Mary Corbet

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I learned to embroider when I was a kid, when everyone was really into cross stitch (remember the '80s?). Eventually, I migrated to surface embroidery, teaching myself with whatever I could get my hands on...read more

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Hand Embroidery Patter: Quaker Motif for Surface Stitches


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Right now, Quaker motifs are very popular for counted cross stitch, and I really love the look of them. When I was working on this perforated paper embroidery project last week, I couldn’t help wondering if Quaker motifs would ‘work’ with surface embroidery stitches. So I’m going to try an experiment.

I’ve drawn up a hand embroidery pattern based on the Quaker motif I used on the paper project. It is, in shape and layout, pretty much the same design, but the use of surface embroidery stitches, I suspect, will change the look of the design quite a bit.

Here’s my line version of the motif:

Hand Embroidery Pattern: Quaker Motif for Surface Embroidery Stitches

Here’s a PDF of the same pattern:

Hand Embroidery Pattern: Quaker Motif for Surface Embroidery Stitches

Ussing the PDF, the pattern should print at approximately 4.5 inches square. It can probably be taken smaller, but for this test run, I thought a medium-sized medallion would work best.

I’m going to combine a variety of stitches on this piece, sticking with the notion that the Quaker motifs generally come from samplers. My plan so far includes the following stitches:

Palestrina Stitch
Mountmellick Stitch
Satin Stitch
Long and Short Stitch
Fly Stitch or Fishbone Stitch (haven’t decided which on that one yet)
Daisy Stitch
French Knot

I’ll be working on this project over the next few weeks. I’ll be stitching on a sturdy linen (Thank you, Méi! I can’t wait to use some Portuguese linen!), but I haven’t decided 100% on the threads yet. I think it will take some playing to figure out the best options.

What think you? Will this come off, or should I leave the Quaker motifs in their regular form, as counted cross stitch pieces? What’s your take?

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(15) Comments

  1. Go on your project! Not counted cross stitch 🙂

    When I have a pattern my problem is always to choose the stitches – where do this and where use that… i'm absolutely not good about it

  2. I think this will make a lovely surface embroidery project. My first thought for threads was "flower thread" — the somewhat muted colors would be lovely. Or silk perles like Elegance, etc. — maybe different sizes for different portions.

  3. The sketch is very nice. When I saw it and your stitch choices I thought "whitework," but then it occurred to me you might be replicating the original colors. Can you tell us how you created this? Did you simply use the draw function in Word?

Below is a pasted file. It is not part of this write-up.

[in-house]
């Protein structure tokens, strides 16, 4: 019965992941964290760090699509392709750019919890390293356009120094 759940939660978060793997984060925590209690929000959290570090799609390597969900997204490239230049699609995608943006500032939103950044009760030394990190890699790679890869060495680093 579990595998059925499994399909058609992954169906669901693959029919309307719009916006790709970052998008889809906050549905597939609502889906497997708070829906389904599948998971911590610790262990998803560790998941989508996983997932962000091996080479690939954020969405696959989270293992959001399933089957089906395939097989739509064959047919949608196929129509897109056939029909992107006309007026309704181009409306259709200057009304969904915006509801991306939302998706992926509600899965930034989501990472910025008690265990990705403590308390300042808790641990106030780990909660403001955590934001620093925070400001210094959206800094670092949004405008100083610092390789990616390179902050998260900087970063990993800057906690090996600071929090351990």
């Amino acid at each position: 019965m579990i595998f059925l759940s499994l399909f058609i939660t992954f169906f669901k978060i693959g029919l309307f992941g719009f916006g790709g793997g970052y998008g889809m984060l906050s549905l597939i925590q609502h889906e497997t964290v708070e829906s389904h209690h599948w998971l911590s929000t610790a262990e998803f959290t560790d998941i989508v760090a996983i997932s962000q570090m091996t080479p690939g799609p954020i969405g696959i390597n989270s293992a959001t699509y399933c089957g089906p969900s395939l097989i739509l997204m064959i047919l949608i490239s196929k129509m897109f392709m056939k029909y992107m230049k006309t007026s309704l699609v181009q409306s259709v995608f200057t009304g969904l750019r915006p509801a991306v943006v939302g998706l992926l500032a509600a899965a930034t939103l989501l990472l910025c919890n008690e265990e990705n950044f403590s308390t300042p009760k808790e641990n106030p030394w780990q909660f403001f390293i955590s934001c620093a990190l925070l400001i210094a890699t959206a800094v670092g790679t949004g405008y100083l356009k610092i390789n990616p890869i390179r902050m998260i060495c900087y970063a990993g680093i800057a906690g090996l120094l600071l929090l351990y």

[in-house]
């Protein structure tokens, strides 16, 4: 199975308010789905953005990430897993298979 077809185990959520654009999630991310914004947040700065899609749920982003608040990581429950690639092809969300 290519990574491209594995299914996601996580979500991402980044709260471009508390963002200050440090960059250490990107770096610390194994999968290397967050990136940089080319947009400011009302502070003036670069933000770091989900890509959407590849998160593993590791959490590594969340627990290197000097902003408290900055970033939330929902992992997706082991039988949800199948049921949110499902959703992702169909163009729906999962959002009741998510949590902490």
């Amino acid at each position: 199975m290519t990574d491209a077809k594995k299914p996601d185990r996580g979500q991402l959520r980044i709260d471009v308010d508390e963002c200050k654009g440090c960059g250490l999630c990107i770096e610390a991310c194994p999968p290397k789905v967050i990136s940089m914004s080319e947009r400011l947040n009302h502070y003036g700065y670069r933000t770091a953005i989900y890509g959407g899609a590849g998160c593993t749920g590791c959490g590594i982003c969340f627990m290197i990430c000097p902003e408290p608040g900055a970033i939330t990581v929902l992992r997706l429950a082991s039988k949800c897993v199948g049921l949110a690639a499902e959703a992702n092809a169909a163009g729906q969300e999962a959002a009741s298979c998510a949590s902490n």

4. Ah, flower thread is a good idea, but I don't have a very good selection of colors – only about 4 dark colors. It'll probably be more prudent to use something in my stash.

    I, too, was thinking whitework, by the way… I'm still considering that one.

    The pattern was made in Inkscape, which is a freeware SVG graphics editor. You could do the same thing in Illustrator or Corel Draw.

    Meri – stitch choice can be a real difficulty. With this one, I'm still debating a couple stitches, but I'll only know for sure what will look best once I try them out!

    Thanks for your comments, all!


  5. I love the idea of "hybrid" embroidery, interpreting traditional designs in nontraditional forms. Look forward to seeing your vision come to life, Mary.

  6. I would love to see what you do for the motif in surface embroidery. Even though I have done most of the needle arts for the past 50 years, since I have started following you daily, I find myself renewing old skills, and better yet learning new ones, thanks. Barb in WNC

  7. I think working in one or two colors would be really great especially for those of us who are dirt poor and want to do this. Right now I can't afford too many colors. Awesome motif by the way, I've been thinking about doing a redwork Pensylvania Dutch hex sign sampler for awhile but I think this could fill my need.

  8. I have been following some of the Needleprint SALs on quaker samplers. I haven't quite connected all the dots yet. Maybe you can share how this form of needlework received it's name and what are its unique features. I've been wondering…the one called "Beatrix Potter"–did BP enjoy needlework too? Or is it named after her?

  9. Hi, Lynn – I'm not sure about the Beatrix Potter sampler. I wondered the same thing. I'm a Huge Beatrix Potter fan, actually – I love her stories and her illustrations. I should inquire about that. It would be interesting interesting to know about.

    The "Quaker" name came from the motifs on the samplers, I think, from the Ackworth school and similar schools for girls. They were Quaker schools. I think the style of motif was common on their needlework samplers.

    Thanks, all, for your comments!

    I'll keep you posted on my progress!

    Now, could someone please grant me 38 hour days??


  10. Beatrix Potter did enjoy embroidery. Her embroidery frame still stands in her Hill Top farmhouse in England. She embroidered some green hangings for a tester bed. Photos can be found in the book At Home With Beatrix Potter by Susan Denyer.

  11. Wow. Nice motif. I love this Dutch style look (even though I am not Dutch at all!) I love the Bavarian, German-ish Deutch or (now) Dutch! They seem intermingled almost!
    But I plan to use this design, Mary – the "old-fashioned" way–on bright wool felt with primary crayon colors!

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